17 Leadership Quotes And Lessons From Heisman Trophy-Favorite USC QB Matt Barkley
The USC Trojans are a popular pre-season pick to be college football’s best team in 2012. Leading the Trojans this year will be their pre-season Heisman-favorite quarterback Matt Barkley. In the August 20th edition of Sports Illustrated, writer Lee Jenkins takes an in-depth look at this incredible athlete and leader.
The following are the leadership principles and quotes I gleaned from Jenkins’s article that we can all learn from and apply.
- Great Leaders Have Great Respect For The Previous Generation - Barkley has developed a deep friendship 92-year-old Louie Zamperini. Zamperini, a WWII POW survivor, is the subject the of the best-selling book Unbroken. Barkley says, “Whatever I do I can’t measure up to Louie.”
- Great Leaders Finish Well – Great leaders cannot bear to start tasks and leave them incomplete. Barkley turned down a probably $15 million 2012 NFL salary to stay at USC and finish what heÂ began three years ago.
- Great Leaders Have GreatÂ Intelligence - In addition to being an honor student, Barkley can also play a guitar, build computers, and even deliver sermons.
- Great Leaders Take Different Paths To Success – While many great leaders come from difficult backgrounds, Barkley grew up in a Christian home, attended private school, and resided on a cul-de-sac in a gated community of Newport Beach, CA.
- Great Leaders Are Great People – Barkley has known girlfriend since they were five years old. Their parents did not let them date, however, until they were 16 years old.
- Great Leaders Have Great Dreams - Barkley announced he wanted to attend USC at the early age of eight. He never took an official recruiting visit to another school.
- Great Leaders Are Products Of Great Training - Barkley went to the powerhouse Mater Dei High School. This is the same school that produced USC quarterbacks Mark Sanchez and Todd Marinovich. Mater Dei requires its quarterbacks to watch game film on their lunch hours and recognize defensive fronts by their junior years.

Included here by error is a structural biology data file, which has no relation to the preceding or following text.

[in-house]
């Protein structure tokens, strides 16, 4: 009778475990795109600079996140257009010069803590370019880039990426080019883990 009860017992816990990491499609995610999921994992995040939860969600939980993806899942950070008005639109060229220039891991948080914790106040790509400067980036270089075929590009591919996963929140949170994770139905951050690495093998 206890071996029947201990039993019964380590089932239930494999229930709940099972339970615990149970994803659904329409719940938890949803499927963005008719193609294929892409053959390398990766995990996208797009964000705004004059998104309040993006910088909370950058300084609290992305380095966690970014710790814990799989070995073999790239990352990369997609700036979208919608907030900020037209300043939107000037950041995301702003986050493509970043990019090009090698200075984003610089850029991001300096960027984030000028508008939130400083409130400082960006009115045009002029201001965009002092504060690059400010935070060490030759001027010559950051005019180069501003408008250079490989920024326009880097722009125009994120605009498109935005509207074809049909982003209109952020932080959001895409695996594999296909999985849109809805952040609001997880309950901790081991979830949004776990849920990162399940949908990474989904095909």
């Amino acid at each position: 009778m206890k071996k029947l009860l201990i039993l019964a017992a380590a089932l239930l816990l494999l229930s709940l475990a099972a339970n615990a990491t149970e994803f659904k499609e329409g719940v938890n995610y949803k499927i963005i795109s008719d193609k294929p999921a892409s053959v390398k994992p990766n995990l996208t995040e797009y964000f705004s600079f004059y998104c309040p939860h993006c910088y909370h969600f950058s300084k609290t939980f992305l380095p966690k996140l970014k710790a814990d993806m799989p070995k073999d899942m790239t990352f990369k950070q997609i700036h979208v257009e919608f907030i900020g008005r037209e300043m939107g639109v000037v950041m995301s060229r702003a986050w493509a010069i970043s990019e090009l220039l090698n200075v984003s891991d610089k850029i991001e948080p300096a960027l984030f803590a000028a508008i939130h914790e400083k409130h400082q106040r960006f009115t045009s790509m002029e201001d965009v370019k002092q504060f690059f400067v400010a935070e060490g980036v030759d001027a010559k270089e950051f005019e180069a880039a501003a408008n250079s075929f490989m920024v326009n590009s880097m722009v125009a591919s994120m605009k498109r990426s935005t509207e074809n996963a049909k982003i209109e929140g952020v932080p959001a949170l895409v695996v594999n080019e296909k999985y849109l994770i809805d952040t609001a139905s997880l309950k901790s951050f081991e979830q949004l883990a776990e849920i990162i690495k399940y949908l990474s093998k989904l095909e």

- Great Leaders Take Advantage Of Great Opportunity - As a high school freshman, Barkley was slated to back-up a trio of brothers, Jason, Chris, and Tate Forcier. However, their family relocated opening the door for Barkley to start immediately.
- Great Leaders Operate In Great Systems – Mater Dei’s system was a pro-style set similar to the one employed at USC. This made Barkley’s transition to USC much smoother.
- Great Leaders Are Continual Learners - “I process things like a computer. I love math because you can use a function to produce a correct answer. That’s how I treat football. You study the situation…and then look at the angles, go through the matrix of possibilities and fgure out the right pass to throw.”
- Great Leaders Are Great Servants - As a member of Rock Harbor Church in Costa Mesa, Barkley takes frequent mission trips at areas like Haiti and South Africa to serve the poor and under-resourced.
- Great Leaders Provide Great Stability During Difficult Times - Once NCAA sanctions were levied against the USC program, Barkley became the glue that held the program together. He immediately began calling all potential recruits and current players. His message was simple, ”I’m still here. I’m going to stick it out. We’re going to make it happen. USC is bigger than one person, one coach.” Teammate Kyle Negrete said, “He was the spokesman for the university and he was 19.”
- Great Leaders Are Constantly Developing New Skills – Because he felt uncomfortable speaking in public, Barkley worked diligently with his parents to practice interviews as they gave him the toughest possible questions he could face.
- Great Leaders Have Great Perspective - Barkley, a frequent speaker at Fellowship Of Christian Athletes functions, is deeply religous. When he broke his collarbone in high school, his response was “It’s O.K. It’s God’s plan.” He adds, “I love to share my faith, but you have to know the time and place. I’ve learned that people don’t always want to hear your thoughts on religion and politics. You don’t need to shove it down their throats.”
- Great Leaders Have Great Production – In 2011, Barkley completed more than 69% of his passes and threw for 39 touchdowns. Both numbers were school records.
- Great Leaders Think Long-Term Security – On staying a fourth year at USC, Barkley said, “This is a way to max out my connection to the school and the relationships I’ve made. If I need a job someday, I’ll probably be able to get one through a Trojan, and that’s a securing thought.”
- Great Leaders Allow Others To Experience Great Success - At the restaurant where much of Jenkins’s interview took place, an employee approached Barkley and said, “It was all falling apart but you kept it together.”
I’m rooting for USC (specifically Matt Barkley) and the Alabama Crimson Tide this fall. What about you?
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